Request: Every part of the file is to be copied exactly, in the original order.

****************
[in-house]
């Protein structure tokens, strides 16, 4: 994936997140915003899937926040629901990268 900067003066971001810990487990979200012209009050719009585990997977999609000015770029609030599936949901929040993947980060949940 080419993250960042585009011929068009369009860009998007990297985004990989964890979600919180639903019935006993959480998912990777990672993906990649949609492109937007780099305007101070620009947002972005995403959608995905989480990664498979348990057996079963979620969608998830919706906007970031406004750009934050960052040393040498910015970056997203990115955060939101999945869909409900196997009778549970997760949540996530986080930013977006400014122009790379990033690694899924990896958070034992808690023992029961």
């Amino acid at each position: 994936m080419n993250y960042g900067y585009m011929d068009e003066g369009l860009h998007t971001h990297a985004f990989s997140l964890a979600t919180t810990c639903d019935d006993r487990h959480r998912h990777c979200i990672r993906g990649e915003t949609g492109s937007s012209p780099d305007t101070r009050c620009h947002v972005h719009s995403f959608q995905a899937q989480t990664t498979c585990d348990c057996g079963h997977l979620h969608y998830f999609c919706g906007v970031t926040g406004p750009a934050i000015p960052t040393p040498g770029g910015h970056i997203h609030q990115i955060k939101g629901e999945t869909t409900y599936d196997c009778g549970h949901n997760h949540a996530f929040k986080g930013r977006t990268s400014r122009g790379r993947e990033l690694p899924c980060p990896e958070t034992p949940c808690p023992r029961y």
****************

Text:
[in-house]
């Protein structure tokens, strides 16, 4: 994936997140915003899937926040629901990268 900067003066971001810990487990979200012209009050719009585990997977999609000015770029609030599936949901929040993947980060949940 080419993250960042585009011929068009369009860009998007990297985004990989964890979600919180639903019935006993959480998912990777990672993906990649949609492109937007780099305007101070620009947002972005995403959608995905989480990664498979348990057996079963979620969608998830919706906007970031406004750009934050960052040393040498910015970056997203990115955060939101999945869909409900196997009778549970997760949540996530986080930013977006400014122009790379990033690694899924990896958070034992808690023992029961």
């Amino acid at each position: 994936m080419n993250y960042g900067y585009m011929d068009e003066g369009l860009h998007t971001h990297a985004f990989s997140l964890a979600t919180t810990c639903d019935d006993r487990h959480r998912h990777c979200i990672r993906g990649e915003t949609g492109s937007s012209p780099d305007t101070r009050c620009h947002v972005h719009s995403f959608q995905a899937q989480t990664t498979c585990d348990c057996g079963h997977l979620h969608y998830f999609c919706g906007v970031t926040g406004p750009a934050i000015p960052t040393p040498g770029g910015h970056i997203h609030q990115i955060k939101g629901e999945t869909t409900y599936d196997c009778g549970h949901n997760h949540a996530f929040k986080g930013r977006t990268s400014r122009g790379r993947e990033l690694p899924c980060p990896e958070t034992p949940c808690p023992r029961y």